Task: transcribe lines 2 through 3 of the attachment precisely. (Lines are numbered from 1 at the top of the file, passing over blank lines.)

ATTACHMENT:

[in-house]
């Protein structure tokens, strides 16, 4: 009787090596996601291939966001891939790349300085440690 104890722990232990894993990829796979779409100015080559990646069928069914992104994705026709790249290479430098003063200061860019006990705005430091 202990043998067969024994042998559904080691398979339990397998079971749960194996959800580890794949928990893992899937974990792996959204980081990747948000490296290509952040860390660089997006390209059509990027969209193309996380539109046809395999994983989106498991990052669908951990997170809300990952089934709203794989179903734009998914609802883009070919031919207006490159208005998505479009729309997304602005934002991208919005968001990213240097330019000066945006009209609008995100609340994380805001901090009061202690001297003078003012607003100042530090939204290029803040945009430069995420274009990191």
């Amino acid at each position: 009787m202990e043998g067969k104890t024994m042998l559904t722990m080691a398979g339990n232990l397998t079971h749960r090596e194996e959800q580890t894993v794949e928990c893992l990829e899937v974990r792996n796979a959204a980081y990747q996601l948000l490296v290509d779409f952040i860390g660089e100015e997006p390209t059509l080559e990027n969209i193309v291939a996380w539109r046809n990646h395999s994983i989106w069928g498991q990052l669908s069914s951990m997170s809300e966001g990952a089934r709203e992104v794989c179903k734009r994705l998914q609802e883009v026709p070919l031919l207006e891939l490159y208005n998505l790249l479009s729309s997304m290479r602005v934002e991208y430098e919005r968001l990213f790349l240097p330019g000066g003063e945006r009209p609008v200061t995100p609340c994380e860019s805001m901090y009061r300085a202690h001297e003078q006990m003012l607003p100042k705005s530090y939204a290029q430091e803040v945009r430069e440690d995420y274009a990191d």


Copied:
């Protein structure tokens, strides 16, 4: 009787090596996601291939966001891939790349300085440690 104890722990232990894993990829796979779409100015080559990646069928069914992104994705026709790249290479430098003063200061860019006990705005430091 202990043998067969024994042998559904080691398979339990397998079971749960194996959800580890794949928990893992899937974990792996959204980081990747948000490296290509952040860390660089997006390209059509990027969209193309996380539109046809395999994983989106498991990052669908951990997170809300990952089934709203794989179903734009998914609802883009070919031919207006490159208005998505479009729309997304602005934002991208919005968001990213240097330019000066945006009209609008995100609340994380805001901090009061202690001297003078003012607003100042530090939204290029803040945009430069995420274009990191």
């Amino acid at each position: 009787m202990e043998g067969k104890t024994m042998l559904t722990m080691a398979g339990n232990l397998t079971h749960r090596e194996e959800q580890t894993v794949e928990c893992l990829e899937v974990r792996n796979a959204a980081y990747q996601l948000l490296v290509d779409f952040i860390g660089e100015e997006p390209t059509l080559e990027n969209i193309v291939a996380w539109r046809n990646h395999s994983i989106w069928g498991q990052l669908s069914s951990m997170s809300e966001g990952a089934r709203e992104v794989c179903k734009r994705l998914q609802e883009v026709p070919l031919l207006e891939l490159y208005n998505l790249l479009s729309s997304m290479r602005v934002e991208y430098e919005r968001l990213f790349l240097p330019g000066g003063e945006r009209p609008v200061t995100p609340c994380e860019s805001m901090y009061r300085a202690h001297e003078q006990m003012l607003p100042k705005s530090y939204a290029q430091e803040v945009r430069e440690d995420y274009a990191d």